Unless you’re a Boston fan, chances are one of your favorite teams is not that great. It’s unrealistic for every professional team from the same city to be playoff contenders every season. You can call it “lack of competitive balance within cities.” I’ve decided to try and pinpoint the teams with the biggest gap of success, leading to this question:
Which two professional sports teams from the same city have had the biggest difference in dominance/success over the past decade (using only teams from the four major professional sports: NFL, NBA, MLB, and NHL).
1. Ravens and Orioles
2. Steelers and Pirates
3. Lakers and Dodgers
4. Yankees and Knicks
5. Red Wings and Lions
Baltimore: For the longest time, this has been the classic “can’t wait for football season” city. Here’s how the trend has been for most of the last decade – by the time August rolls around, the Orioles are 15-20 games out of first in the hardest division in baseball, and fans slowly start to put the Markakis jersey back in the closet in exchange for some purple. True Baltimore fans stay loyal to both birds, but the Orioles don’t necessarily make it easy.
However, although we have yet to even hit the All-Star break, this season has a much different feel to it. There’s a certain buzz around Baltimore. The Orioles are competing and surprising critics everywhere. While they aren’t expected to make the postseason like the Ravens are each year, it is safe to say the team is on the rise. In the meantime, Baltimore remains one of the top seeds for cities in the “lack of competitive balance” department.
Pittsburgh: The Pirates have 19 consecutive losing seasons, so they’ve been bad for ultimately two decades. The Steelers, like the Ravens, have been the complete opposite. Over the last decade, they’ve been one of those rare teams that have been expected to go far in the playoffs each year, no excuses. They’ve tacked on two more rings to the list in the 2000’s, finding a way to get it done like all the elite franchises tend to do.
The Pirates have slowly been improving these past two seasons and are currently over .500, but let’s not get carried away. When you think Pittsburgh, you think football. The Pirates have had pretty solid names pop up every once in awhile, but fans want more than the occasional Jason Kendall or Jason Bay. Maybe up-and-coming Andrew McCutchen can be the guy that brings a little more balance to the Steel City.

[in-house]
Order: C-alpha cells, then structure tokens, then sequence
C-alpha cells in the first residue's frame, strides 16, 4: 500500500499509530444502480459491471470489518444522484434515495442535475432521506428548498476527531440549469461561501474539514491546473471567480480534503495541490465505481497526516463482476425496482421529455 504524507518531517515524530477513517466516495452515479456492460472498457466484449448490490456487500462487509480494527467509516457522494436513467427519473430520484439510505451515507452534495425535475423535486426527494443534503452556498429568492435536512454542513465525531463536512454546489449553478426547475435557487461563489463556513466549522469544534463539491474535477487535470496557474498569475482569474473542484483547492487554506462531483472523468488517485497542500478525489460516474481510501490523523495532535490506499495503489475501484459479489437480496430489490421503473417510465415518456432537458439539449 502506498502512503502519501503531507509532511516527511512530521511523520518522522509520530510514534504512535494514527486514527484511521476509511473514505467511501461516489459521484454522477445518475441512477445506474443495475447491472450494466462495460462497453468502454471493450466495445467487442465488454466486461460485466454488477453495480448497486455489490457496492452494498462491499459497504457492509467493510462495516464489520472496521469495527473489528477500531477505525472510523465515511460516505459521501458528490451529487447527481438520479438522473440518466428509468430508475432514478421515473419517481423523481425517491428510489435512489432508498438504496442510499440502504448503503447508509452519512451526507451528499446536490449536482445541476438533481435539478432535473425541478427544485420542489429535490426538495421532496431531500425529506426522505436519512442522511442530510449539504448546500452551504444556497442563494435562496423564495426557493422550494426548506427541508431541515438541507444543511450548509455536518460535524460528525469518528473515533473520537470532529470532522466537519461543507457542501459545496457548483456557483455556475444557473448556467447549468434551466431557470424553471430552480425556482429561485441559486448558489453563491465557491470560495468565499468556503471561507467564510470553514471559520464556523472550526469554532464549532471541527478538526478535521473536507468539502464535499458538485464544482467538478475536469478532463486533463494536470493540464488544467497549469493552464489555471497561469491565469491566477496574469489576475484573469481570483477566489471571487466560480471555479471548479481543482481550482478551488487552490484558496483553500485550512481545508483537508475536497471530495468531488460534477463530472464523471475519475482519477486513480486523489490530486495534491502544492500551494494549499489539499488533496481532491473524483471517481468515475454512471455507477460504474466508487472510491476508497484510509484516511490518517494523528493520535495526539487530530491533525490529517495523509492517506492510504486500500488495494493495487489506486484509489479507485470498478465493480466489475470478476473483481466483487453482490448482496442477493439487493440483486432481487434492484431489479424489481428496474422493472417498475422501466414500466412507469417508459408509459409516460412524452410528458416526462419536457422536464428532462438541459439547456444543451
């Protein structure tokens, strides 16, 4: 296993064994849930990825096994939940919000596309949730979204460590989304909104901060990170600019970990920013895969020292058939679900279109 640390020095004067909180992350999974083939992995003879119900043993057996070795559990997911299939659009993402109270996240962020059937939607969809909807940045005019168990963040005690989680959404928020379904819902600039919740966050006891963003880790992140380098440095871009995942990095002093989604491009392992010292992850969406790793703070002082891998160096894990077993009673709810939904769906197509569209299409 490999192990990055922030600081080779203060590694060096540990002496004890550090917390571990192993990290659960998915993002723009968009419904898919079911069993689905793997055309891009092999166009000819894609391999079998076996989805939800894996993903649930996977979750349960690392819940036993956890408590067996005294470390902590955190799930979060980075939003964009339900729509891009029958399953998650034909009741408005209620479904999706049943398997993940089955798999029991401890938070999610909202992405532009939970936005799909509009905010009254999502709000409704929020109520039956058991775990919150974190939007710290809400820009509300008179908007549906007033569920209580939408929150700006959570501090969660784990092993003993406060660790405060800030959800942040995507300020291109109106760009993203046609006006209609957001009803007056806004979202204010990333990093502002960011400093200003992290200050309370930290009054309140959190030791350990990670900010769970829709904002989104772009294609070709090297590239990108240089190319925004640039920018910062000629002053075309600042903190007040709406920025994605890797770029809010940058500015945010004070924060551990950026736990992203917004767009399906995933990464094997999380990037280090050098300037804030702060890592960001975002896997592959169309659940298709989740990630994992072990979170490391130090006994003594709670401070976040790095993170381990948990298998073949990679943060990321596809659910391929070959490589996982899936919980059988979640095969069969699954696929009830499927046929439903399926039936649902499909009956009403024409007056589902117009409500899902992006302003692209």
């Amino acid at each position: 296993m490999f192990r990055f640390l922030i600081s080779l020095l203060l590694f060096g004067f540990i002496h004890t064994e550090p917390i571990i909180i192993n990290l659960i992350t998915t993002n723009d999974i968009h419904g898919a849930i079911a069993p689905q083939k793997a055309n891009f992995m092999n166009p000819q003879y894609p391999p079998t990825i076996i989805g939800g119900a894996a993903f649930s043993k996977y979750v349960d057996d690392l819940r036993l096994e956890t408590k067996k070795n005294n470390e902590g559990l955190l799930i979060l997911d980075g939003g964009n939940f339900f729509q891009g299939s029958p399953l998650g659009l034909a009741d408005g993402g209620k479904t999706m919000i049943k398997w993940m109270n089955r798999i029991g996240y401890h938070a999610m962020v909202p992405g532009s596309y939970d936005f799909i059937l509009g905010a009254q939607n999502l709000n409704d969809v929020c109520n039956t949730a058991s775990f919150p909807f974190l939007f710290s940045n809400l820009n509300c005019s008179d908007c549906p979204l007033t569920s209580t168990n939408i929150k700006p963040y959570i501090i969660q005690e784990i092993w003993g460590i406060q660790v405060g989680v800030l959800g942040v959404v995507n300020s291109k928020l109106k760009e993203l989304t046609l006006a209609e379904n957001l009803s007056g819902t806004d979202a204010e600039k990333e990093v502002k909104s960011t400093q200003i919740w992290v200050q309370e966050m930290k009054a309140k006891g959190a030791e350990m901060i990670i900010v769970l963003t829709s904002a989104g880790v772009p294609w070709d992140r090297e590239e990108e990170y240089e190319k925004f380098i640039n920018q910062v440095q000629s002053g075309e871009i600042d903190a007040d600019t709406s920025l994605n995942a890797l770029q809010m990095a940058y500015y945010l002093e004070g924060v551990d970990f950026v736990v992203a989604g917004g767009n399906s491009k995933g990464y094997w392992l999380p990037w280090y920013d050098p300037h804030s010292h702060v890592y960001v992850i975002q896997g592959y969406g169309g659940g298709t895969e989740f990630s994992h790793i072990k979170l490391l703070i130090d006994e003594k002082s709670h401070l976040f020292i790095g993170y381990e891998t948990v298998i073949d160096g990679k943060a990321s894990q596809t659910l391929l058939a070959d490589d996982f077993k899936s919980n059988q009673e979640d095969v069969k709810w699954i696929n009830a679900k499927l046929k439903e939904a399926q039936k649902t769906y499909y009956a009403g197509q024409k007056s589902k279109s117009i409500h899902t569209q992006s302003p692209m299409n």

Los Angeles: The Lakers, thanks to Kobe Bryant, Shaq, and Phil Jackson, have had an outstanding decade. The Dodgers have been average at best. Put it together and you get a city that only gets excited during hoops season. Matt Kemp is arguably the best all-around player in the entire league when healthy, but Dodger fans want a World Series ring. Kobe has spoiled them, and the Dodgers haven’t done much in a long time, other than being slightly better than the Pirates and Orioles.
New York: The Yankees are better than the Mets, the Giants are better than the Jets, and the Rangers are better than the Islanders. That was easy. But this question lets you go cross-sports to find the biggest gap, and the Knicks may just be the biggest disappointment to Knickerbockers. After making it to the playoffs consistently in the 90’s, the Knicks have been the complete opposite this past decade. Stoudemire and Melo have had the Big Apple talking recently, but it’s going to take a lot more to make basketball in New York relevant again.
Robinson Cano, Derek Jeter, A-Rod, and the other well-paid players in pinstripes will most likely get their division-leading team into the playoffs once again. The Knicks have made the playoffs the last two years in a row (ending one of the longest droughts in franchise history), but haven’t made it out of the first round. Call it baby steps, but the Knicks still aren’t competitive enough to keep New York off this list.
Detroit: Take away last season, and the Lions haven’t had much to be proud of in a long time. They were most recognized for being the first team to go 0-16 during the 2008 season. However, Megatron has transformed this team as of late. That dynamic Calvin Johnson/Matthew Stafford combination isn’t a joke. Fans may start to actually watch more games other than that one time a year when they’re stuffing their faces with turkey.
The Red Wings, like most of the “good” teams in these examples, are the same deal. It’s the team in the city that’s become expected to compete for a championship, a Stanley Cup .
My pick: All of these cities force fans to make sacrifices; if they wait through one dreadful season they can at least look forward to one of their more dominant teams. I’m going with Pittsburgh on this one, though. Those two franchises have been polar opposites of each other over the last decade. The Steelers have made it to three Super Bowls during that stretch, winning two of them. The Pirates are just trying to be respectable at this point.